00:13 GMT +315 November 2019
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    People are seen behind the gate reading Arbeit macht frei (work makes you free) at the entrance to the memorial site of the former Sachsenhausen Nazi concentration camp as they arrive to attend an event to commemorate the 70th anniversary of the camp's liberation, on April 19, 2015 in Oranienburg near Berlin, northeastern Germany.

    AfD Calls for End to Nazi Guilt, But Far-Right Not Electorally Relevant - Yet

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    Bjoern Hoecke, Alternative fur Deutschland (AfD)'s parliamentary spokesperson and regional deputy in the state of Thuringia, has criticized Berlin's Holocaust memorial, and called for Germany to stop atoning for past deeds.

    Speaking at a party rally in Dresden, Hoecke said German history had been made to look "lousy" and "ridiculous."

    "Our state of mind is still one of a totally defeated people. We Germans are the only people in the world who have planted a monument of shame in the heart of our capital. We need nothing less than a 180-degree shift in the politics of remembrance. There is no moral responsibility to make yourself disappear. Germany must build up a positive relationship with our history," he said.

    The audience greeted his remarks with voluble chants of "Germany, Germany," and a standing ovation. However, the response to his speech by other German politicians was decidedly less enthusiastic.

    German Vice Chancellor and Minister for Economic Affairs and Energy, Sigmar Gabriel, said a "chill" ran down his spine upon hearing the oratory in a Facebook post — although he attributed Hoecke's remarks to an attention-seeking tendency on the part of Germany's right-wing parties.

    "The AfD lives on provocation, these remarks give right-wing populists media attention not granted to them democratically. Under National Socialism, unimaginable crimes were committed. Germany led an extermination war on homosexuals, Jews, Roma people, and politically different thinkers. It took a long time, but we have dealt with these unimaginable crimes. We have developed a memory culture, which encompasses far more than ritualized mourning over committed crimes. And in politics and society, we try to make "never again" the guideline of our actions. Hoecke despises Germany, which I am proud of," he added.

    The case also highlighted an ongoing schism within AfD.

    In an interview with German youth newspaper Junge Freiheit (Youth Freedom), AfD co-leader Frauke Petry said the episode demonstrated Höocke had become "a burden" on the party, due to his "go-it-alone attitude" and "constant sniping." In a subsequent interview with the same outlet, AfD boss Jorg Meuthen said he saw "no need for action" in respect of Hoecke. 

    Nonetheless, Meuthen said Hoecke "does the party no favors" with such statements, and him to be more careful about his choice of words in future, although Meuthen said there was "nothing wrong" in challenging the "one-sided" view of German history.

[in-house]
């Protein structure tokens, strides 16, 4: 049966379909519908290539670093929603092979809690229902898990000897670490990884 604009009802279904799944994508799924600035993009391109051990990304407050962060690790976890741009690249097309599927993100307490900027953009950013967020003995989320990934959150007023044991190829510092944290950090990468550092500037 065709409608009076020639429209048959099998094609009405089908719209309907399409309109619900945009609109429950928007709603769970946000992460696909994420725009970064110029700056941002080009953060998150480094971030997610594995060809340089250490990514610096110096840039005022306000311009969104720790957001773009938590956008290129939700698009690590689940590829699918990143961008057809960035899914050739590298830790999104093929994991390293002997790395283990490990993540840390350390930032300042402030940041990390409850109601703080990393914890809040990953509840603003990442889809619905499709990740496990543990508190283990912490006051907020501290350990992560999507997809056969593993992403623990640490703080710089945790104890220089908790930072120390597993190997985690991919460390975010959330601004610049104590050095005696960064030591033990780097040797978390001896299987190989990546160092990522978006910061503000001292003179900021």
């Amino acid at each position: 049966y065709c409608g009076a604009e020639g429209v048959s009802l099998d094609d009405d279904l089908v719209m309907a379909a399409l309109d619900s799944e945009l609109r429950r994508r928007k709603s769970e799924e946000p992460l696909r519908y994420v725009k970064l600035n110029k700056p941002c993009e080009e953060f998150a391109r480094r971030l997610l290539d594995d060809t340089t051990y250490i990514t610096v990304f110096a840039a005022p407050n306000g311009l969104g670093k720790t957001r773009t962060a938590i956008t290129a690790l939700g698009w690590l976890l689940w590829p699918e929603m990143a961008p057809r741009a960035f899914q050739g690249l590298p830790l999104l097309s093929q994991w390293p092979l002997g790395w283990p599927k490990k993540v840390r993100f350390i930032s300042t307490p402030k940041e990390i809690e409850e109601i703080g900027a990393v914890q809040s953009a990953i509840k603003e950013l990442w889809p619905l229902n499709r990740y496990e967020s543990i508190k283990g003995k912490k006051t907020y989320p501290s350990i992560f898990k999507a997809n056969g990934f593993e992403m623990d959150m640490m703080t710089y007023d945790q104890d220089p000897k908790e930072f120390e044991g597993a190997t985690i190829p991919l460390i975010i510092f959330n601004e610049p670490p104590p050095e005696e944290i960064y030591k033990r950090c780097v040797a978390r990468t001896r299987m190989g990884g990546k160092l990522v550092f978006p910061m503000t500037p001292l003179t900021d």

A January 16 poll placed the far-right party at 13.5%. Germany's Federal Constitutional Court in Karlsruhe ruled three days later that while the party was anti-constitutional and had links to National Socialism, the party should not be banned. Coupled with recent news that a reissue of Adolf Hitler's Mein Kampf has quietly become a bestseller in the country after it was unbanned by authorities, some may be concerned about Germany shifting rightwards anew.

    However, Kai Arzheimer, professor of Political Science at the University of Mainz, says that extremism is in fact in decline.

    "The Constitutional Court refused to ban the NPD because it is so electorally irrelevant. Right-wing populist parties have become a relevant force in almost all Western European countries since the 1980s, but Germany has been an exception so far, partly because the Christian Democrats and Christian Social Union are an extremely broad church that covers some positions at the right margin of the political spectrum, and partly because previous far-right parties such as the NPD, the DVU, or the Republikaner, were deemed unacceptable because of their associations with Germany's past," Professor Arzheimer told Sputnik.

    Nonetheless, Prof. Arzheimer acknowledged that while the radical right is nowhere near achieving a majority in any Western European country, traditional centrist parties are losing their historical base of working and lower middle-class voters.

    "Their presence is disrupting the political process and sometimes necessitates the creation of grand coalitions, which further fuels the discontent that gave rise to them in first place. Centrist parties of all stripes should refrain from copying the populist rhetoric that offers simple solutions for complex problems. Instead, they should try to reconnect with their erstwhile voters by spelling out the rationale behind the decisions they take," he added.

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    rally, far-right, Alternative for Germany (AfD), Bjoern Hoecke, Frauke Petry, Sigmar Gabriel, Germany, Europe, Dresden
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